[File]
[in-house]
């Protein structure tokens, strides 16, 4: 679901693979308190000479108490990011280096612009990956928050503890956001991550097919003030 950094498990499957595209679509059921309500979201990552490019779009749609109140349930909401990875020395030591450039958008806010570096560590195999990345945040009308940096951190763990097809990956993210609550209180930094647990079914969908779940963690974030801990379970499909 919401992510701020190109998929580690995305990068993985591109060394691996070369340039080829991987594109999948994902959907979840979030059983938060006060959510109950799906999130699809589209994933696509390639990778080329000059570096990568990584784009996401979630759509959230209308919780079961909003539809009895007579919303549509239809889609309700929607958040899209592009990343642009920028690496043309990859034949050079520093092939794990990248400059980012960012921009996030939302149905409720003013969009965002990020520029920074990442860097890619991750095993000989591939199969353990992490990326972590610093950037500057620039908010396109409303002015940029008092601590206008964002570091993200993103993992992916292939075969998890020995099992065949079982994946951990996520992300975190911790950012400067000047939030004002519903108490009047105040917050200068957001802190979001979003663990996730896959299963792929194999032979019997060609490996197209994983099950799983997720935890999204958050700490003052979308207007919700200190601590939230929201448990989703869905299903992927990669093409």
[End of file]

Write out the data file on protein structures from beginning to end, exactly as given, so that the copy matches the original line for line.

[in-house]
């Protein structure tokens, strides 16, 4: 679901693979308190000479108490990011280096612009990956928050503890956001991550097919003030 950094498990499957595209679509059921309500979201990552490019779009749609109140349930909401990875020395030591450039958008806010570096560590195999990345945040009308940096951190763990097809990956993210609550209180930094647990079914969908779940963690974030801990379970499909 919401992510701020190109998929580690995305990068993985591109060394691996070369340039080829991987594109999948994902959907979840979030059983938060006060959510109950799906999130699809589209994933696509390639990778080329000059570096990568990584784009996401979630759509959230209308919780079961909003539809009895007579919303549509239809889609309700929607958040899209592009990343642009920028690496043309990859034949050079520093092939794990990248400059980012960012921009996030939302149905409720003013969009965002990020520029920074990442860097890619991750095993000989591939199969353990992490990326972590610093950037500057620039908010396109409303002015940029008092601590206008964002570091993200993103993992992916292939075969998890020995099992065949079982994946951990996520992300975190911790950012400067000047939030004002519903108490009047105040917050200068957001802190979001979003663990996730896959299963792929194999032979019997060609490996197209994983099950799983997720935890999204958050700490003052979308207007919700200190601590939230929201448990989703869905299903992927990669093409």